American architect Robert Lomax is an aspiring artist who relocates to Hong Kong for a year to see if he can make a living as a painter. On the Star Ferry en route to Hong Kong Island, he meets Mee Ling, a seemingly proper young woman of lofty social status. She mischievously tries to have him arrested for stealing her purse, but the misunderstanding is resolved and they go their separate ways.With limited financial resources at his disposal, Robert looks for inexpensive rooming in the infamous Wan Chai district. By chance, he sees Mee Ling leaving a run-down hotel in the district, and he astounds proprietor Ah Tong by renting a room for a month rather than the usual hour or two. Robert quickly discovers the true nature of the establishment. In the bar next door, he is bemused to find Mee Ling again, this time dressed in a slinky red cheongsam and in the company of a sailor. This time, she calls herself Suzie Wong, and she unabashedly admits she really is a prostitute. The following day, Robert visits a banker to set up an account. The banker’s secretary and daughter, Kay O’Neill, immediately is attracted to the newcomer.
Robert asks Suzie to model for him. As they get better acquainted, he learns she was forced into her profession as a means of survival when she was ten years old. She begins falling in love with him, but he tries to dissuade her, although he finds her very appealing. Meanwhile, he also is pursued discreetly by Kay. At a dinner party she hosts, Robert meets Ben Marlowe, whom he recognizes as one of Suzie’s clients, with his wife. Ben offers to make Suzie his mistress, and she accepts in order to make Robert jealous. When Ben reconciles with his wife, he asks Robert to break the news to Suzie. She is so hurt by the rejection that Robert finally admits he loves her.
Initially, the two are very happy, but their relationship becomes strained. One day, Robert follows Suzie on one of her periodic disappearances. He finds her visiting the infant son she has kept hidden from him, and he accepts the child. When his paintings fail to sell, he finds himself facing financial difficulties, and both Kay and Suzie offer to give him money, but his pride will not let him accept. When Suzie pays his rent and offers to resume prostitution to help him, he drives her away in a fit of anger. Realizing his mistake, Robert searches for Suzie. When he finally finds her, he learns her baby has died in the annual flooding, and the two commit themselves to each other. —wikipedia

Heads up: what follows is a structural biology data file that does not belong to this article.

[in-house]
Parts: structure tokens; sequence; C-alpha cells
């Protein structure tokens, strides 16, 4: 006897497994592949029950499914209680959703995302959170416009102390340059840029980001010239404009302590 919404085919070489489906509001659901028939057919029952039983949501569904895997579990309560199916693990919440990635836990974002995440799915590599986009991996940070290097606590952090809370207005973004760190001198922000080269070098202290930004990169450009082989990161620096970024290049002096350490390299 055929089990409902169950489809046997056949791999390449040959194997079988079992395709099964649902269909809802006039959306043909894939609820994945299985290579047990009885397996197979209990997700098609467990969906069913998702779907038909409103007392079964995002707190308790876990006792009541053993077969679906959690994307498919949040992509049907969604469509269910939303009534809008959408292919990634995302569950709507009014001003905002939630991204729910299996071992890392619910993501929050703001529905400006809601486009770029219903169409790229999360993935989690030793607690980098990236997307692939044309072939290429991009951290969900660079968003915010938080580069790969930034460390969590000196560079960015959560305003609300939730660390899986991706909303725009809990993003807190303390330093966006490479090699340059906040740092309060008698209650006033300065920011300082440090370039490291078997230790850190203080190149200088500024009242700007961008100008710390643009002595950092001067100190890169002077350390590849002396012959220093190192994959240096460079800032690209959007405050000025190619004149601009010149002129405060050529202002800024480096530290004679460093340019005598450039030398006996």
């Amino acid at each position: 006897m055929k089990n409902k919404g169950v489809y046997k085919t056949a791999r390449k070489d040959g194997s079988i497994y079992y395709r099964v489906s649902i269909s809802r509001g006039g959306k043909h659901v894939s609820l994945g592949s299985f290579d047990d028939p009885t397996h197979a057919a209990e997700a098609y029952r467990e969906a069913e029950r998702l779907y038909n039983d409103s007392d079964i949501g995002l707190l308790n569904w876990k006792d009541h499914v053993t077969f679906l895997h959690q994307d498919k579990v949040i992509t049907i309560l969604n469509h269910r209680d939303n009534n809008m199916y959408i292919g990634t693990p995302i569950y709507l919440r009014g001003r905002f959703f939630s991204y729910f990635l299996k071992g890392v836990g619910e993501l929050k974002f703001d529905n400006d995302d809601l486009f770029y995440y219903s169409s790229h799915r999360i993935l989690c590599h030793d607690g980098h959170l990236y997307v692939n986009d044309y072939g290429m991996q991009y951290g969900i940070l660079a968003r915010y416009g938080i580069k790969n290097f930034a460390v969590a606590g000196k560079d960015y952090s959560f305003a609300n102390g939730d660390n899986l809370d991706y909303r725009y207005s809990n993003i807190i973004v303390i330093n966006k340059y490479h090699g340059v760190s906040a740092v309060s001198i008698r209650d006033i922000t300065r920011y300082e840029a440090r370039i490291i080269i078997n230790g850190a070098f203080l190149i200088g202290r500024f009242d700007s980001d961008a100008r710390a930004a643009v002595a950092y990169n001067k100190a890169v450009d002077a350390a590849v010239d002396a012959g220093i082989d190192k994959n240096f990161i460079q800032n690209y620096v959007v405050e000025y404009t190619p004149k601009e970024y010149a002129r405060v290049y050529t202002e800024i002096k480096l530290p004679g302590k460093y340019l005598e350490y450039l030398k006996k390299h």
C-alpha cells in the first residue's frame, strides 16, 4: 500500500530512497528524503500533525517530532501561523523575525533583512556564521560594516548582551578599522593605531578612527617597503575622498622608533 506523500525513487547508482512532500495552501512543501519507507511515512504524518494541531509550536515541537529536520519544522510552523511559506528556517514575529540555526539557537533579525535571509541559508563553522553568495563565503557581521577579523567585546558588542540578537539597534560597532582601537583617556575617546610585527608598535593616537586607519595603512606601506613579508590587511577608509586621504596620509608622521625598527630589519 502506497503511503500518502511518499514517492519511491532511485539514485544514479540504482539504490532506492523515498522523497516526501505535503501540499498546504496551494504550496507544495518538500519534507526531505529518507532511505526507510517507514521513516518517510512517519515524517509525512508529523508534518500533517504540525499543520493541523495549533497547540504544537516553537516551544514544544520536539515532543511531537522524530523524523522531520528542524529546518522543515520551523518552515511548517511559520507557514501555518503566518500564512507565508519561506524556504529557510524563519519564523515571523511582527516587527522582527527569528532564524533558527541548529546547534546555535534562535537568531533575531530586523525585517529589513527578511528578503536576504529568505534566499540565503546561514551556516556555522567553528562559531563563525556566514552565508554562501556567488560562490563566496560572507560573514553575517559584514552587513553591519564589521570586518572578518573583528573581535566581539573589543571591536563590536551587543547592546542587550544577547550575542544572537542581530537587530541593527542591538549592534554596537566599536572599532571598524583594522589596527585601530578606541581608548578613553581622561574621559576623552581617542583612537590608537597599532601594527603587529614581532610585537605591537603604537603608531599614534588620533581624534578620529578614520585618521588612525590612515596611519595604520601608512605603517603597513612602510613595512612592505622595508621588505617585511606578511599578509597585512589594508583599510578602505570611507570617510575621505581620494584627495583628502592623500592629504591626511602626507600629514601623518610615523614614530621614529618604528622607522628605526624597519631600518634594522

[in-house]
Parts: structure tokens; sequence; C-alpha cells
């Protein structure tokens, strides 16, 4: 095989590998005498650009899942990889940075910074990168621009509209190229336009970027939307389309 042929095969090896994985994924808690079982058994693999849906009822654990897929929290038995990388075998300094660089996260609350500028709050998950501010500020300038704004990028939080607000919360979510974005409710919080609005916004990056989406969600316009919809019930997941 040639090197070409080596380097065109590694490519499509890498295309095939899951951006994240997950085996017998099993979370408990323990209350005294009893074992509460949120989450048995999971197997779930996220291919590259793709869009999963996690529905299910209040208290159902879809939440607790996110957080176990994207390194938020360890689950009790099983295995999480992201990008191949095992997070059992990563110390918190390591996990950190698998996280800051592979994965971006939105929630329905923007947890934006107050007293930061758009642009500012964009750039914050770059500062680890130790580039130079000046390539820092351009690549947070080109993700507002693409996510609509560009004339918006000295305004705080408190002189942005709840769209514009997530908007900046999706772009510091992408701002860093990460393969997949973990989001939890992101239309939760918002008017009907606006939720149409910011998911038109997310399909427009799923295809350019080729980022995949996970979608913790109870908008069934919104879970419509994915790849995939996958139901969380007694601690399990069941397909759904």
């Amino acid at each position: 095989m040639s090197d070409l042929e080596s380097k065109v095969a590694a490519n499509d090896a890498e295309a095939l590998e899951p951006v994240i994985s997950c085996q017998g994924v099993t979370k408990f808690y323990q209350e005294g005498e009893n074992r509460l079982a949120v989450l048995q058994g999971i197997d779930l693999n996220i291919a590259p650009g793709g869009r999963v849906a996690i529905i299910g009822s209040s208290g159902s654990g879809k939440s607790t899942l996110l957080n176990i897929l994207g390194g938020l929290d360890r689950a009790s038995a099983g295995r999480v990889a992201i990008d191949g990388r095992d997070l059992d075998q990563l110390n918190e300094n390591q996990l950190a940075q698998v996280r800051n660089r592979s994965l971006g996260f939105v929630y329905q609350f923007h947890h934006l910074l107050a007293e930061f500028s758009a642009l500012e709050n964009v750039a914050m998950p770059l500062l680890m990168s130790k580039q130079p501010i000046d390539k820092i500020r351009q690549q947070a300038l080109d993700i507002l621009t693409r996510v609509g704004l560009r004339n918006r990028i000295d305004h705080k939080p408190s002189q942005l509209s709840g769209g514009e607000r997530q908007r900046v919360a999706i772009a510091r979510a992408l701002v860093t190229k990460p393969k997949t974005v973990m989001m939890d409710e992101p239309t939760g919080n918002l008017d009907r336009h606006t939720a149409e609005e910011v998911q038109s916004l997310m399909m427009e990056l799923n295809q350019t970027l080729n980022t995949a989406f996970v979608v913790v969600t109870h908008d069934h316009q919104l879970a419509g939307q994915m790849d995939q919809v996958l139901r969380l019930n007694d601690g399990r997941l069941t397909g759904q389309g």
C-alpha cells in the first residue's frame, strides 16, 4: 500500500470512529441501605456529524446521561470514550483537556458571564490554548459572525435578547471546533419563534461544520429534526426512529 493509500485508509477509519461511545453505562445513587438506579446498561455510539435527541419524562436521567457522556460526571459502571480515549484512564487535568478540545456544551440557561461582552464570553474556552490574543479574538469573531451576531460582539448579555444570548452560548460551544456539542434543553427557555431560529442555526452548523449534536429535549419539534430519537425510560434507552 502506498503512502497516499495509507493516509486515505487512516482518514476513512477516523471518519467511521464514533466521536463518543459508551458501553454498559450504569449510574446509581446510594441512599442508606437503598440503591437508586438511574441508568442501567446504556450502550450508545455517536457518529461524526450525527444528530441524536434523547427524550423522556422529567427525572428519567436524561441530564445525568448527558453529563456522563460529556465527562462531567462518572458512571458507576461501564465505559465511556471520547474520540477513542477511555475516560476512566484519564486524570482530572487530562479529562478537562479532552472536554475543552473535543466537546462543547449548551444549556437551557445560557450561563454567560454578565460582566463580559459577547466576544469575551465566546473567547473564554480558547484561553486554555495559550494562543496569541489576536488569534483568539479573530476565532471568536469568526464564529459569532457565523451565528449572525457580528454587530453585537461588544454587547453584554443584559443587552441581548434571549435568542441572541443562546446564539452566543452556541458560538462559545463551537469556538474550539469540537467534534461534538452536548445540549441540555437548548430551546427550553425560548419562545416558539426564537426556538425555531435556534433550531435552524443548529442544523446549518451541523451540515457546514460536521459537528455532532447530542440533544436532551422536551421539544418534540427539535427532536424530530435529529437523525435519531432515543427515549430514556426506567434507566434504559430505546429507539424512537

Richard Quine (November 12, 1920 – June 10, 1989) was an American stage, film, and radio actor and film director. Quine was born in Detroit. He made his Broadway debut in the Jerome Kern/Oscar Hammerstein II musical Very Warm for May in 1939 and appeared in My Sister Eileen the following year. His screen acting credits include The World Moves On (1934), Jane Eyre (1934), Babes on Broadway (1941), My Sister Eileen (1942), and Words and Music (1948), among others. At MGM he became friends with Mickey Rooney and later directed several of Rooney’s films.
During World War II, Quine served in the United States Coast Guard, He married actress Susan Peters in November 1943. After the war, he tried directing, first as co-producer and co-director on Leather Gloves (1948), with William Asher, before his first solo effort on the musical The Sunny Side of the Street (1951). His directing credits include Pushover (1954), My Sister Eileen (1955), Operation Mad Ball (1957), Bell, Book and Candle… read more
You know that uncle you have who has his heart in the right place and is even kind of fun to be around but occasionally he'll just be like "You know I don't care if they eat dogs, I've always found the Orientals to be an exceptionally well-mannered race" and you're just like "Holy SHIT uncle Dan"? "The World of Suzie Wong" is the cinematic equivalent of that uncle.